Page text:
How Much Savings Do I Need For Retirement?
How much savings do I need to retire? Allow me to boilthe ocean down for you… it depends. At what age wouldyou like to retire? How long do you expect to live? Howflexible are your spending needs? There are numerousfactors to consider when calculating this elusive figure,and the fact is, we can only know the correct amount inhindsight. While everyone’s retirement savings target willdiffer, there is a simple question you can ask yourself tohelp you identify your “magic” number:
How much will I need to draw from my savings each yearto maintain my desired standard of living?
If your answer is “I can cover all my desired livingexpenses with an inflation-adjusted pension,”congratulations: you can stop reading now. However,given the illiquid nature of pensions and annuities, it isimportant to maintain enough liquid capital to cover majorexpenses. For example, you cannot call the Social SecurityAdministration to request a loan against future SocialSecurity benefits to replace a roof or pay an unforeseenmedical expense. Without ample liquidity, funding majorunexpected expenses may require you to take onexpensive consumer debt.
For those who will not have a large pension income, the size of their savings target will largely depend on how much they will need to withdraw from their investments to fund their retirement years. When considering withdrawal amounts, it is helpful to think in terms of percentages rather than absolute dollars.
For example, all other things being equal, a retiree drawing 10% from their $10 million nest egg will deplete their assets at a faster pace than a retiree drawing 3% from their$1 million portfolio. To that end, a good starting point for calculating a retirement savings target is to first determine how much will need to be withdrawn in year one of retirement.
Once you have determined how much will be needed from savings each year to fund your retirement, simply divide that amount by 4%. This is known as the “4% Rule”: by drawing 4% from a balanced investment portfolio (while adjusting that withdrawal amount each year to keep pace with inflation), the retiree stands minimal risk of outliving their assets. So, a $1 million investment portfolio could support a $40,000distribution that increases with inflation in subsequent years. If you need $100,000 inyear one, you should target $2.5 million in savings ($100K/4%).
If this seems too simple a solution, that’s because it is.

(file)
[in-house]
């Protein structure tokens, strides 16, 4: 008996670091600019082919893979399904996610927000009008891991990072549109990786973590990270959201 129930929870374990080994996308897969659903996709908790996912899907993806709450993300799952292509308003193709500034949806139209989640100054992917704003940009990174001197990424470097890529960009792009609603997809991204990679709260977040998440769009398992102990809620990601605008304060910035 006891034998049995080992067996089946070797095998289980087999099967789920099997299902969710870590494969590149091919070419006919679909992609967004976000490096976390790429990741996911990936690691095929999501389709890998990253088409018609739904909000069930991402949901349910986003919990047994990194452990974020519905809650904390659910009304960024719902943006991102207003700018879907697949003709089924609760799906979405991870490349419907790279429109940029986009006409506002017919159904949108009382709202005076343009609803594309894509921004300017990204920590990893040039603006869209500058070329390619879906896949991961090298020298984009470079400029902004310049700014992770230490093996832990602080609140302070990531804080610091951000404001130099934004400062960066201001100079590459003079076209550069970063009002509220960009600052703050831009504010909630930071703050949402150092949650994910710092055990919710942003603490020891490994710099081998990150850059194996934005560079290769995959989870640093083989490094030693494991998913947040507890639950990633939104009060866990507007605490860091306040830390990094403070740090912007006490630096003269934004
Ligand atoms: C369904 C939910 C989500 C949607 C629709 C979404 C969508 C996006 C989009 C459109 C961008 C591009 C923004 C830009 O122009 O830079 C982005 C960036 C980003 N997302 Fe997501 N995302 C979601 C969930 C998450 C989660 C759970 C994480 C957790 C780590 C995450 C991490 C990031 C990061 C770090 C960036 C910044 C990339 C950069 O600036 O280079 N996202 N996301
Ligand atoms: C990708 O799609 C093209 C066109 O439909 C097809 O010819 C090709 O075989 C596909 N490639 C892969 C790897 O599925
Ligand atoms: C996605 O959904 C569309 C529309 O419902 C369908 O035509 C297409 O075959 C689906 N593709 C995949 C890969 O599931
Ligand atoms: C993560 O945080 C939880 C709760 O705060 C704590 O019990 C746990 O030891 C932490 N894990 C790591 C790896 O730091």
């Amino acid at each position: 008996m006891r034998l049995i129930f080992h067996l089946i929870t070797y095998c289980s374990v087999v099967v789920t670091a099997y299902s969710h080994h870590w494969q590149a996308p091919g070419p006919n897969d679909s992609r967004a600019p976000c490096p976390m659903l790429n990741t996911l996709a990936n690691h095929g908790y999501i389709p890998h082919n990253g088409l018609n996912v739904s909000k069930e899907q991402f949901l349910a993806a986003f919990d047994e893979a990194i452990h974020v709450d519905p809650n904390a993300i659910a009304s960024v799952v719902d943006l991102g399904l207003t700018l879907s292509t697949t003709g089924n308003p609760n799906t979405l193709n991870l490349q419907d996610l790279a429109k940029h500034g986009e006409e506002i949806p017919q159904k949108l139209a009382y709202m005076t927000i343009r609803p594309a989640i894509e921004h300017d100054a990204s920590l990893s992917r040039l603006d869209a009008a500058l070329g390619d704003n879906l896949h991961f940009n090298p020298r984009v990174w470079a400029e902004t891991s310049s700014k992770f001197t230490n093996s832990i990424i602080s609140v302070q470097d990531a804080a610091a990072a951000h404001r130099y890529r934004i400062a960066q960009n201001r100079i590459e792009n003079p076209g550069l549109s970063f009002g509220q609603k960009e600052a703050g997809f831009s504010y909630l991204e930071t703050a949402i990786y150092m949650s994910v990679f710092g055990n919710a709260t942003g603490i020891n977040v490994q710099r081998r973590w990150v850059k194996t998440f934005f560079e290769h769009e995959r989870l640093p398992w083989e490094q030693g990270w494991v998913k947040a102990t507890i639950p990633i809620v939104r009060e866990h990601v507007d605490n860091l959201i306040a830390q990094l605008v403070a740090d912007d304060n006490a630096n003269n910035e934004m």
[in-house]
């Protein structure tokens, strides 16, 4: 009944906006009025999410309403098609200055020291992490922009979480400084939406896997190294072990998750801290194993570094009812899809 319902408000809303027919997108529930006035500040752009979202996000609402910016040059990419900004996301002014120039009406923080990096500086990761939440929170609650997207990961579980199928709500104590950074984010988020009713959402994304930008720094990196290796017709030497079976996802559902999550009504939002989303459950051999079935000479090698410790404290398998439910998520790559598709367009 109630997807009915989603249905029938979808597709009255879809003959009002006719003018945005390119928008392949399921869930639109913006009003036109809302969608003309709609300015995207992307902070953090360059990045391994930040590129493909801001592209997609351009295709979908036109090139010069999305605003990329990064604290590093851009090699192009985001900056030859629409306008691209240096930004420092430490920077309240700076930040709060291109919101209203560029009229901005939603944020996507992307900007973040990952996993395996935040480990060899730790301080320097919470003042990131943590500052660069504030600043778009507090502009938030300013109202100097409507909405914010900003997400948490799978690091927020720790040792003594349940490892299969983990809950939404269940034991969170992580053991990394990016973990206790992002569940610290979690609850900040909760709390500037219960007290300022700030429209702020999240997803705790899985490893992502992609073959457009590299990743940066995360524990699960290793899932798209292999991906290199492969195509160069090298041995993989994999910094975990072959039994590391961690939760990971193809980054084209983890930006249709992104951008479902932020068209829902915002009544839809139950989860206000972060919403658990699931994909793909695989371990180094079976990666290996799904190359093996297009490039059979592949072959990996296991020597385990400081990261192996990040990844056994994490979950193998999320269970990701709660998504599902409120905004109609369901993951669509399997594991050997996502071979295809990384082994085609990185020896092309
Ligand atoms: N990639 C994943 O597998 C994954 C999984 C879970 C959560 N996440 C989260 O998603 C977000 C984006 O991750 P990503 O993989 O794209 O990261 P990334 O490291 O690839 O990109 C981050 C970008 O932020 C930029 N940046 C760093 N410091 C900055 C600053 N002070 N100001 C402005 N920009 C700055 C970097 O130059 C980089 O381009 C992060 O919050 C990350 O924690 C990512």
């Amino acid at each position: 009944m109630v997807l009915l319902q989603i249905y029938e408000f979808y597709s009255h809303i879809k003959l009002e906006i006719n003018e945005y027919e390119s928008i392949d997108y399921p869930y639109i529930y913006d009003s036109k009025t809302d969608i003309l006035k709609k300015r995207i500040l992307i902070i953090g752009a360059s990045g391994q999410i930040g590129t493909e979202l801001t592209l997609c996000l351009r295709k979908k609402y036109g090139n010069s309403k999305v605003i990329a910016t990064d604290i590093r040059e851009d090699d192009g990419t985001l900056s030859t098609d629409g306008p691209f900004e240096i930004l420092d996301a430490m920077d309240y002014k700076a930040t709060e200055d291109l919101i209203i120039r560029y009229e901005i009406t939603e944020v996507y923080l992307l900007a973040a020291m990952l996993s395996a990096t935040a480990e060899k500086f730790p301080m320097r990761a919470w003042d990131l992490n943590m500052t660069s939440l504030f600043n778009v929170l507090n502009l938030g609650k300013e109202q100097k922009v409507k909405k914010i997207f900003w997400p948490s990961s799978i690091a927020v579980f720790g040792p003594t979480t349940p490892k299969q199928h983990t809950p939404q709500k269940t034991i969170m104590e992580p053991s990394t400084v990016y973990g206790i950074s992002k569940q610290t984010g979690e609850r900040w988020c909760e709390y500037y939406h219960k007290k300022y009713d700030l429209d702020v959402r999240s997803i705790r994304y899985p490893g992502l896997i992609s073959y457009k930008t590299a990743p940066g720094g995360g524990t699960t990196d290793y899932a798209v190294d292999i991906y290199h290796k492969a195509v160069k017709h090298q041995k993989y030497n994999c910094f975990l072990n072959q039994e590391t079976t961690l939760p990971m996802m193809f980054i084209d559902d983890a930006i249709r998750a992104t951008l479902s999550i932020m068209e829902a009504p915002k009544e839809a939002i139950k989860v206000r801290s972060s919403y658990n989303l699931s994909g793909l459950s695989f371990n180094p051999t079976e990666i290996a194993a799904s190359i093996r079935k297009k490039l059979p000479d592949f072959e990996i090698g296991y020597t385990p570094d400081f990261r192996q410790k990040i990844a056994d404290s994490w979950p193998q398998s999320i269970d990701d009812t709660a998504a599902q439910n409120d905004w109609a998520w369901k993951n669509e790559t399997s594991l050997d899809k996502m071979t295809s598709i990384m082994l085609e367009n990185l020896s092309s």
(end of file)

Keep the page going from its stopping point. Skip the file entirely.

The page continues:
The 4% Rule is far from a perfect strategy, and it can lead to sub-optimal outcomes depending on each individual’s unique profile. That said, the 4% Rule is a good rule of thumb that can be used to identify key considerations when setting your savings target.But remember, a higher withdrawal rate increases the risk of running out of money during retirement. With that in mind, here are few factors to consider:
- Time Horizon – The longer a nest egg needs to last, the lower the initial withdrawalrate should be. Early retirement or family history of longevity both increase theestimated length of retirement, which should, in turn, reduce your initialwithdrawal rate.
- Risk Appetite – A reasonable long-term investment return is integral to sustaining alifelong distribution plan. Conservative investment allocations will have lowerexpected returns, which will require a lower initial distribution rate.
- Spending Flexibility – The ability to adjust consumption during years of poorinvestment performance should increase your initial withdrawal budget.
- Legacy – If you are planning to leave a sizable inheritance to your heirs, you willlikely need a lower initial distribution rate to ensure there are funds left over.
With so many variables at play, setting a savings target for retirement can be a daunting task. Cookie-cutter strategies such as the 4% Rule are oftentimes suboptimal. Given the dynamic needs and unique goals of each individual, a trusted advisor can help you construct a custom plan and make formulating your personalized strategy much less intimidating.
Tucker is the director of wealth planning and a portfolio manager. He is responsible for providing in-depth insights into wealth planning and investment management. He provides tailored advice to clients, helping them confidently navigate life’s planned and unplanned events.
Before joining the firm, Tucker was the trust operation director at Clayton Bank and Trust in Knoxville, TN serving wealthy families in east Tennessee. He is a Chartered Financial Analyst® and a Certified Financial Planner™.
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